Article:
"Ezri?" he asked, not extending his hand. Dax was a tall, confidant science officer. "What happened to Jadzia?"

Ezri offered him a gentle smile. "She died nearly a year ago. I'm Dax's new host. I'm sure this is quite a shock, but we'll need to discuss it some other time."

"We scanned this ship," Picard said. "You have over six thousand on board. No Jem'Hadar or Vorta?"

Ezri was right. Jadzia would have to wait. "We took the ship," Jordan said with pride. "There are no Dominion personnel on board anymore."

"Are you in charge then?" Data asked.

Jordan grinned. "No, sir," he said. "I think you need to speak to our captain. Myers can take the doctor to the wounded. We could certainly use her help."

Picard nodded and Myers led Crusher aft. "Is anyone else beaming aboard?" Jordan asked, hoping he could tell the others to stand down.

"Not at this time," Sisko replied.

Holman obviously had similar thoughts. "I'll let the others know," she volunteered.

Jordan let her go and led other four to the Bridge. "It's Jordan!" he called as the door began to open. It was good that he had, because at least three of the people on the Bridge were armed and their weapons were being lowered by the time the doorway fully opened.


"It's Jordan!" came the voice from the corridor and Riker motioned that the others should lower their weapons. Bashir had kept up the silent mantra as he stood behind Riker on the now useless Bridge. He let himself sigh when he heard Jordan's voice but kept up the mantra in his head. He didn't want his doubt to win out and cost them all their lives.

But when the door opened, he let the mantra go. It had worked.

"Number One!" Captain Picard exclaimed as he stepped through the door. "I should have known you'd be in charge here."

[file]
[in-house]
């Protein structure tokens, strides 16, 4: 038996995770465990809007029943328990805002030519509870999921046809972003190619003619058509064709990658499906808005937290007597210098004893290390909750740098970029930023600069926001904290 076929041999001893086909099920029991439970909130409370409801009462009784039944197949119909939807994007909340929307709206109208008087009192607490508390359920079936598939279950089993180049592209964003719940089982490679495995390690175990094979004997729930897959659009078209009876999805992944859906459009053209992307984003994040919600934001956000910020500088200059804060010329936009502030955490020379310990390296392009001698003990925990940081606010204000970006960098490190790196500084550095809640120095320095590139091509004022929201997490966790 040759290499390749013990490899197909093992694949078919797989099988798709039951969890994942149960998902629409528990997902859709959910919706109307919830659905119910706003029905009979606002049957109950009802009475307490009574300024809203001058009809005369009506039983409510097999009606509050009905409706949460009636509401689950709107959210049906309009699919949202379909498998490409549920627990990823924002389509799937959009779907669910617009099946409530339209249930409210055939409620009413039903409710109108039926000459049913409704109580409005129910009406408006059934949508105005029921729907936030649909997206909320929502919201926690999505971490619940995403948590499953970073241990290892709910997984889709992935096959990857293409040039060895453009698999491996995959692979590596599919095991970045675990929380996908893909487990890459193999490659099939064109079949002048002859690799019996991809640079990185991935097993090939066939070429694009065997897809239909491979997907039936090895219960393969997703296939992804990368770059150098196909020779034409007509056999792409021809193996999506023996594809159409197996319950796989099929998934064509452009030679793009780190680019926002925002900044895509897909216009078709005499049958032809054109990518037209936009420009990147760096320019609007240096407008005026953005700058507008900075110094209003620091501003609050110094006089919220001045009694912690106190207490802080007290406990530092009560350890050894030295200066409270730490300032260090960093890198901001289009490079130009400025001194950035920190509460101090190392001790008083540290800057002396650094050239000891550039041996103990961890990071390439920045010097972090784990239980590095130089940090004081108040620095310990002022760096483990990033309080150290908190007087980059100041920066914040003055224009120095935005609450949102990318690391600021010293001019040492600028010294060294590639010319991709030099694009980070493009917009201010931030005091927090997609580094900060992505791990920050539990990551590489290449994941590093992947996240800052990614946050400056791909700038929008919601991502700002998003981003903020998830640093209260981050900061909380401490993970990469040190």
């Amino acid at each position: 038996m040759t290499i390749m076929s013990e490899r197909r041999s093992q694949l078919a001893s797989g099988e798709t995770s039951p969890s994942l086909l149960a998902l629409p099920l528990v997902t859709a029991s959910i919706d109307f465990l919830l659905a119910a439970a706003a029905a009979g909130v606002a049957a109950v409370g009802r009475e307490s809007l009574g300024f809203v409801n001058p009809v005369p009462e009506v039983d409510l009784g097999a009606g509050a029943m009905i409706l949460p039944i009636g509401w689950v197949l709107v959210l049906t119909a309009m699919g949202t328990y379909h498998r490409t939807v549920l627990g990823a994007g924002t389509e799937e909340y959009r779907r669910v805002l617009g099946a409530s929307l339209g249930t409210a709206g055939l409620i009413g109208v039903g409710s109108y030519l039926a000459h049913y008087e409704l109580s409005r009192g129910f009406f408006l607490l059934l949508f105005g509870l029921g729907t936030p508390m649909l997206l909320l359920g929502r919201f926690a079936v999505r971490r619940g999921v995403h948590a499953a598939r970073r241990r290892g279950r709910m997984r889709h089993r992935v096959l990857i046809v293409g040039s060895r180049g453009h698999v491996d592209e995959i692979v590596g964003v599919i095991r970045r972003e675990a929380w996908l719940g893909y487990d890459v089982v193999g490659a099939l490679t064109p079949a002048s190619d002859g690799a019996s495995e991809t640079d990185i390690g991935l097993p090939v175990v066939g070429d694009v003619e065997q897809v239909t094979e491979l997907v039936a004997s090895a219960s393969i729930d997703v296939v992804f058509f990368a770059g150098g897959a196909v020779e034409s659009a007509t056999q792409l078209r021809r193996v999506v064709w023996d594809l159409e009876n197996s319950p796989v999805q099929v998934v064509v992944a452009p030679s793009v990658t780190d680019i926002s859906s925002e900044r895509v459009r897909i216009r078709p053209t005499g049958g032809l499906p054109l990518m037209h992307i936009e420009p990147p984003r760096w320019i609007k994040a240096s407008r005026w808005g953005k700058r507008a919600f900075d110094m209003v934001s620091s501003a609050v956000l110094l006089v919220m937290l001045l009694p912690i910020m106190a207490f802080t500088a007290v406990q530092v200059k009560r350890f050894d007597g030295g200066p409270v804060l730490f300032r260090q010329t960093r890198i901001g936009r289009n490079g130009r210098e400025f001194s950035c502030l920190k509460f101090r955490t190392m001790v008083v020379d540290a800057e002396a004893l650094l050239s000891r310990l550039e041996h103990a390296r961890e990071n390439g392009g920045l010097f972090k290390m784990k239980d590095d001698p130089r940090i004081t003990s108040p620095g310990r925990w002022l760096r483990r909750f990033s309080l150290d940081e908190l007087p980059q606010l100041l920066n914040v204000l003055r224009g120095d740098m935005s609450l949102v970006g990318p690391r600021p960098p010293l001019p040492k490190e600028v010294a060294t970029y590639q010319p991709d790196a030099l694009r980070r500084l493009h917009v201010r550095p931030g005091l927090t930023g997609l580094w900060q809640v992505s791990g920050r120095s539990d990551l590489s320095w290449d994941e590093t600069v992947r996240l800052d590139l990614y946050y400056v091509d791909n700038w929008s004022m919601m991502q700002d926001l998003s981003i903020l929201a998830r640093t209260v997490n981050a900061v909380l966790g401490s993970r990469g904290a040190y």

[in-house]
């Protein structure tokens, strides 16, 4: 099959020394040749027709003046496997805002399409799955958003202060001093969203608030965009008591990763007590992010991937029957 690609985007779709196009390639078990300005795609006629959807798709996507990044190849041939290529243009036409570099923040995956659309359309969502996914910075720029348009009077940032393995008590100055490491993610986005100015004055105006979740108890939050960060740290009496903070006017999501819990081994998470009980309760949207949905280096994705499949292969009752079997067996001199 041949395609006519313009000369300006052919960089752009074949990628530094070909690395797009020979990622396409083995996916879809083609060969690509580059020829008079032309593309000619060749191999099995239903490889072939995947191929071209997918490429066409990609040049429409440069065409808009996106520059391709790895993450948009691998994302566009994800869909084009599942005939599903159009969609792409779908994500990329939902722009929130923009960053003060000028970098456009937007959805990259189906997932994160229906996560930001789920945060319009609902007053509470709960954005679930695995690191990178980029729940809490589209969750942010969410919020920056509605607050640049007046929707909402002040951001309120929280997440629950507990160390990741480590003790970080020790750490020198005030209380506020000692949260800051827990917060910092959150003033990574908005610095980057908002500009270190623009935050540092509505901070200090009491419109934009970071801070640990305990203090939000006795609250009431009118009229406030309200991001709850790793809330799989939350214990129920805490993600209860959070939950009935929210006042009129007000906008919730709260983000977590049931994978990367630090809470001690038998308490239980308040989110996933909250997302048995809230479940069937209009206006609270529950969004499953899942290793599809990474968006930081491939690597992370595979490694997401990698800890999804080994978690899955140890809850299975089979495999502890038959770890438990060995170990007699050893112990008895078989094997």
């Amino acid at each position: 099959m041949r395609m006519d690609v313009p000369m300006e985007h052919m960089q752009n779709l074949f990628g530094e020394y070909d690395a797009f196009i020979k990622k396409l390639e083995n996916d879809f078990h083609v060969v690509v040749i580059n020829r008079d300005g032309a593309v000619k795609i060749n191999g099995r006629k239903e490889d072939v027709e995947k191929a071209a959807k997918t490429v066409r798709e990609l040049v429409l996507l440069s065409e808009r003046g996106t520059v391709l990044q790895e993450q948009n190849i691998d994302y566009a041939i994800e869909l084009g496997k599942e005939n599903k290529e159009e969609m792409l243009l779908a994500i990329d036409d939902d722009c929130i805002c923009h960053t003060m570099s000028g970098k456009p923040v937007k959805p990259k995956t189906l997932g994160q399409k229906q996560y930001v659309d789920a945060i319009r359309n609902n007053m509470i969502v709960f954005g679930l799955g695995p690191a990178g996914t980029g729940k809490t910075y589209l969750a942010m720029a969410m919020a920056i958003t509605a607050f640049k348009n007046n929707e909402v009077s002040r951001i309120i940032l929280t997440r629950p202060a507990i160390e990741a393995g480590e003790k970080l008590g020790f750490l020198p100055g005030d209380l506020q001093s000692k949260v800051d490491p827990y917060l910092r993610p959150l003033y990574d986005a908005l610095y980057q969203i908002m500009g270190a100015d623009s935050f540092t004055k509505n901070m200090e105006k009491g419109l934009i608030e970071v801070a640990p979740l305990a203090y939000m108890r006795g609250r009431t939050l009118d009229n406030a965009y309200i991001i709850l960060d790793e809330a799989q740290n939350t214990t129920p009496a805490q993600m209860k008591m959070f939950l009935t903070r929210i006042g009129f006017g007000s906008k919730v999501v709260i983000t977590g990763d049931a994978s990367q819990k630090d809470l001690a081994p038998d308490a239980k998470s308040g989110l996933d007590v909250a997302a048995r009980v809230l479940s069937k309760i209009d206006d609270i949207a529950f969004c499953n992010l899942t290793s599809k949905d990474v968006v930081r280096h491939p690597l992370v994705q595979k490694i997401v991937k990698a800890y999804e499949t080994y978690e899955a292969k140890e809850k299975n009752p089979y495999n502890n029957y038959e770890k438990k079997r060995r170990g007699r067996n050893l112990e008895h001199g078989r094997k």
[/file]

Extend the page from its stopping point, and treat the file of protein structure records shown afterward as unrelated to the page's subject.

"I'm not," Riker replied and turned to the side. "He is." He held his hand toward Bashir, who felt a little out of rank.

Behind Picard was a familiar face. One he had once looked up to, and recently looked down upon. Now it attempted to fill him pride even as it regarded him warily. "Well," Bashir said, "you have good timing. I'll give you that."

He was puzzled by his own feelings at seeing Captain Sisko. When Sisko had met him at the airlock on DS Nine, Bashir had felt like the deck under his feet had flipped upside down. But now, on this battered cargo freighter, it felt solid. Sisko had come, and they would survive.

"I'll take that as a compliment," Sisko replied. "One more hit might have done you in." He stepped out of the way and Ezri and Data appeared behind him.

Ezri didn't look as happy to see him as he felt seeing her. She looked worried. And maybe a little disgusted. "Are you alright, Julian?" she asked, and Bashir remembered his clothes were covered in blood and grime.

"I haven't been," he admitted, "but I feel much better now." He forgot about his filthy clothes and embraced what he was feeling. "Welcome to the Federation ship Freedom," he said, knowing that he meant it.